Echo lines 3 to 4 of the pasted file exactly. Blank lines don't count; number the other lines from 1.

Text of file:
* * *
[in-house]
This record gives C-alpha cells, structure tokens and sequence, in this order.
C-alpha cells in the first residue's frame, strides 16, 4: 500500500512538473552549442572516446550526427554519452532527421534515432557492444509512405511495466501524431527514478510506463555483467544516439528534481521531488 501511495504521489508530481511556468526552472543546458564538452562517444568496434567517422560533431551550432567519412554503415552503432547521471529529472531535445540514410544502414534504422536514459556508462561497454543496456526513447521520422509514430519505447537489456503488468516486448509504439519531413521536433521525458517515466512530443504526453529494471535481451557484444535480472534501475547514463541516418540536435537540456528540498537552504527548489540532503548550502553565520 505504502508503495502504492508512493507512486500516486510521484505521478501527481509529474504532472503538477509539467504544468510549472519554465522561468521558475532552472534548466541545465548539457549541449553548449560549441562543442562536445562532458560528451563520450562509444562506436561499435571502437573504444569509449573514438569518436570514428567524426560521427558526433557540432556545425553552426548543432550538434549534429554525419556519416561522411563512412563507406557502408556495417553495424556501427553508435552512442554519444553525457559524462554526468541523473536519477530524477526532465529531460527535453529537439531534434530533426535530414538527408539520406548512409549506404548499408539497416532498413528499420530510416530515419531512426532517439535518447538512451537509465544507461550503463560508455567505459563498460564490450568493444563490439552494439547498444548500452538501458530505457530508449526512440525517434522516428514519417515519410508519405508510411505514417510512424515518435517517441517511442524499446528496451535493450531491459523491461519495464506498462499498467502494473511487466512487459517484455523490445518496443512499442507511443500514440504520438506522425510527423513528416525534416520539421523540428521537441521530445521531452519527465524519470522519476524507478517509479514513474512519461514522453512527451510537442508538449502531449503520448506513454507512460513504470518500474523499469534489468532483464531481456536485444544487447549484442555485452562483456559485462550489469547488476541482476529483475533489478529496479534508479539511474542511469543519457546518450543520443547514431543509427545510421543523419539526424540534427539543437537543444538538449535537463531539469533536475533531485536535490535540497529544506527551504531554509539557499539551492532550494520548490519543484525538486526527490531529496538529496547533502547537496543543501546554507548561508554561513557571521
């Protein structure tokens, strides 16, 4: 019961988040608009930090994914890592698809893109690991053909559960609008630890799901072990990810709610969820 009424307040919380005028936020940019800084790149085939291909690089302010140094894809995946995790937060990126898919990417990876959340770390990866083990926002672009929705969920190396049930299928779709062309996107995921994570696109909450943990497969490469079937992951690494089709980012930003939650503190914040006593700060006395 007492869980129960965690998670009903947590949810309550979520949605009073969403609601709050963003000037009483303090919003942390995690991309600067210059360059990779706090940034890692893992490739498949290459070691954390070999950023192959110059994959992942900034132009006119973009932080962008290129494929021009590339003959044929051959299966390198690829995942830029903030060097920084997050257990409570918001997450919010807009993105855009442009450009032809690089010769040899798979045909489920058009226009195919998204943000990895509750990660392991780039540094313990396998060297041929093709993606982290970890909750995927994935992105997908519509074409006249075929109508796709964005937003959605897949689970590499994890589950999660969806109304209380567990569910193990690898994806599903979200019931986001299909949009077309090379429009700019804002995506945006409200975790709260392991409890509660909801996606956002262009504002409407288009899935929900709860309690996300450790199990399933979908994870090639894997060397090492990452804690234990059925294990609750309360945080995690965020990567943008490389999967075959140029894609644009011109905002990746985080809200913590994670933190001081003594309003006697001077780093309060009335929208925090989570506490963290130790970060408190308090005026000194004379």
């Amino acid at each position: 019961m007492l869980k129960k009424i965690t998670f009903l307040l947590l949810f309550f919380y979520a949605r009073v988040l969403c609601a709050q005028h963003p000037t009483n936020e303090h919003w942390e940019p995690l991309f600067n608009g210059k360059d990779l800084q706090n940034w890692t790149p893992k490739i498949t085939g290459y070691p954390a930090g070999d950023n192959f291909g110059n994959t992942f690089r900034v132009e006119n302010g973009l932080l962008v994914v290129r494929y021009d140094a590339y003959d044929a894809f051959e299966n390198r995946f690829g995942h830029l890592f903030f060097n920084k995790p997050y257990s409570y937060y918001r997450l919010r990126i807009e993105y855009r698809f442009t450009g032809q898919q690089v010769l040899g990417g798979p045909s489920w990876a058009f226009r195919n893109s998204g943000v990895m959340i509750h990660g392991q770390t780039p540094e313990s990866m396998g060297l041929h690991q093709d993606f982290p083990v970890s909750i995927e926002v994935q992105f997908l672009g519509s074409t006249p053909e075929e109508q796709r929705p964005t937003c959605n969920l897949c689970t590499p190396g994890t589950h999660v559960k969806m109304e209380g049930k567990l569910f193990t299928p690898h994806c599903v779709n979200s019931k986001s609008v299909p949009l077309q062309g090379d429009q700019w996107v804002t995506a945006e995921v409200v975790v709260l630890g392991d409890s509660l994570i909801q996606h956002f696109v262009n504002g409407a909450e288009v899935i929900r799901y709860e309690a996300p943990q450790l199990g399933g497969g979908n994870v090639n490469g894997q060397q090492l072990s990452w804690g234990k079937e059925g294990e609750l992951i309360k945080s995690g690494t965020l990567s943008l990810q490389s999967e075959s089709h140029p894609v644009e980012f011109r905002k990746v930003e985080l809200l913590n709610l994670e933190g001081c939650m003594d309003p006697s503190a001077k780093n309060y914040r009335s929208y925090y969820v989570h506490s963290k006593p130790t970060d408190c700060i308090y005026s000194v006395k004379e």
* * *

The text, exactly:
C-alpha cells in the first residue's frame, strides 16, 4: 500500500512538473552549442572516446550526427554519452532527421534515432557492444509512405511495466501524431527514478510506463555483467544516439528534481521531488 501511495504521489508530481511556468526552472543546458564538452562517444568496434567517422560533431551550432567519412554503415552503432547521471529529472531535445540514410544502414534504422536514459556508462561497454543496456526513447521520422509514430519505447537489456503488468516486448509504439519531413521536433521525458517515466512530443504526453529494471535481451557484444535480472534501475547514463541516418540536435537540456528540498537552504527548489540532503548550502553565520 505504502508503495502504492508512493507512486500516486510521484505521478501527481509529474504532472503538477509539467504544468510549472519554465522561468521558475532552472534548466541545465548539457549541449553548449560549441562543442562536445562532458560528451563520450562509444562506436561499435571502437573504444569509449573514438569518436570514428567524426560521427558526433557540432556545425553552426548543432550538434549534429554525419556519416561522411563512412563507406557502408556495417553495424556501427553508435552512442554519444553525457559524462554526468541523473536519477530524477526532465529531460527535453529537439531534434530533426535530414538527408539520406548512409549506404548499408539497416532498413528499420530510416530515419531512426532517439535518447538512451537509465544507461550503463560508455567505459563498460564490450568493444563490439552494439547498444548500452538501458530505457530508449526512440525517434522516428514519417515519410508519405508510411505514417510512424515518435517517441517511442524499446528496451535493450531491459523491461519495464506498462499498467502494473511487466512487459517484455523490445518496443512499442507511443500514440504520438506522425510527423513528416525534416520539421523540428521537441521530445521531452519527465524519470522519476524507478517509479514513474512519461514522453512527451510537442508538449502531449503520448506513454507512460513504470518500474523499469534489468532483464531481456536485444544487447549484442555485452562483456559485462550489469547488476541482476529483475533489478529496479534508479539511474542511469543519457546518450543520443547514431543509427545510421543523419539526424540534427539543437537543444538538449535537463531539469533536475533531485536535490535540497529544506527551504531554509539557499539551492532550494520548490519543484525538486526527490531529496538529496547533502547537496543543501546554507548561508554561513557571521
């Protein structure tokens, strides 16, 4: 019961988040608009930090994914890592698809893109690991053909559960609008630890799901072990990810709610969820 009424307040919380005028936020940019800084790149085939291909690089302010140094894809995946995790937060990126898919990417990876959340770390990866083990926002672009929705969920190396049930299928779709062309996107995921994570696109909450943990497969490469079937992951690494089709980012930003939650503190914040006593700060006395 007492869980129960965690998670009903947590949810309550979520949605009073969403609601709050963003000037009483303090919003942390995690991309600067210059360059990779706090940034890692893992490739498949290459070691954390070999950023192959110059994959992942900034132009006119973009932080962008290129494929021009590339003959044929051959299966390198690829995942830029903030060097920084997050257990409570918001997450919010807009993105855009442009450009032809690089010769040899798979045909489920058009226009195919998204943000990895509750990660392991780039540094313990396998060297041929093709993606982290970890909750995927994935992105997908519509074409006249075929109508796709964005937003959605897949689970590499994890589950999660969806109304209380567990569910193990690898994806599903979200019931986001299909949009077309090379429009700019804002995506945006409200975790709260392991409890509660909801996606956002262009504002409407288009899935929900709860309690996300450790199990399933979908994870090639894997060397090492990452804690234990059925294990609750309360945080995690965020990567943008490389999967075959140029894609644009011109905002990746985080809200913590994670933190001081003594309003006697001077780093309060009335929208925090989570506490963290130790970060408190308090005026000194004379």